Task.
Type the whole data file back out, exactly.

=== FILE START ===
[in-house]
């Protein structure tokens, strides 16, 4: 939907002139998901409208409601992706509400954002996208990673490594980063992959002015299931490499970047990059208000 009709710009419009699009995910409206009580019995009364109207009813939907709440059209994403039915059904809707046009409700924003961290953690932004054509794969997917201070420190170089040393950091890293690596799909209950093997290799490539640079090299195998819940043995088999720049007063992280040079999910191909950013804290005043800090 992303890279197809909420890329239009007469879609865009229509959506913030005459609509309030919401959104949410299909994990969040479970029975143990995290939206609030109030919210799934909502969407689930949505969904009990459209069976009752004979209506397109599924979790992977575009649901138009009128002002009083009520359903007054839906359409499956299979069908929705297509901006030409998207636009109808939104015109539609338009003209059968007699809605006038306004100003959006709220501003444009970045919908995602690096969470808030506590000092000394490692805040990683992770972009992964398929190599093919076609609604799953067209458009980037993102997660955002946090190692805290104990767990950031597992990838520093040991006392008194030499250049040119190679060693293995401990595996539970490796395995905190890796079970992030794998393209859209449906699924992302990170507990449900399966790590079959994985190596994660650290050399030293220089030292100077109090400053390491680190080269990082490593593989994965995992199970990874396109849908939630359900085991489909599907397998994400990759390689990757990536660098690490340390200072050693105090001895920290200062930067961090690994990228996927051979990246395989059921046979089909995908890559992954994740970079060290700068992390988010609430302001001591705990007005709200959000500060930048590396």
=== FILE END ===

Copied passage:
[in-house]
């Protein structure tokens, strides 16, 4: 939907002139998901409208409601992706509400954002996208990673490594980063992959002015299931490499970047990059208000 009709710009419009699009995910409206009580019995009364109207009813939907709440059209994403039915059904809707046009409700924003961290953690932004054509794969997917201070420190170089040393950091890293690596799909209950093997290799490539640079090299195998819940043995088999720049007063992280040079999910191909950013804290005043800090 992303890279197809909420890329239009007469879609865009229509959506913030005459609509309030919401959104949410299909994990969040479970029975143990995290939206609030109030919210799934909502969407689930949505969904009990459209069976009752004979209506397109599924979790992977575009649901138009009128002002009083009520359903007054839906359409499956299979069908929705297509901006030409998207636009109808939104015109539609338009003209059968007699809605006038306004100003959006709220501003444009970045919908995602690096969470808030506590000092000394490692805040990683992770972009992964398929190599093919076609609604799953067209458009980037993102997660955002946090190692805290104990767990950031597992990838520093040991006392008194030499250049040119190679060693293995401990595996539970490796395995905190890796079970992030794998393209859209449906699924992302990170507990449900399966790590079959994985190596994660650290050399030293220089030292100077109090400053390491680190080269990082490593593989994965995992199970990874396109849908939630359900085991489909599907397998994400990759390689990757990536660098690490340390200072050693105090001895920290200062930067961090690994990228996927051979990246395989059921046979089909995908890559992954994740970079060290700068992390988010609430302001001591705990007005709200959000500060930048590396």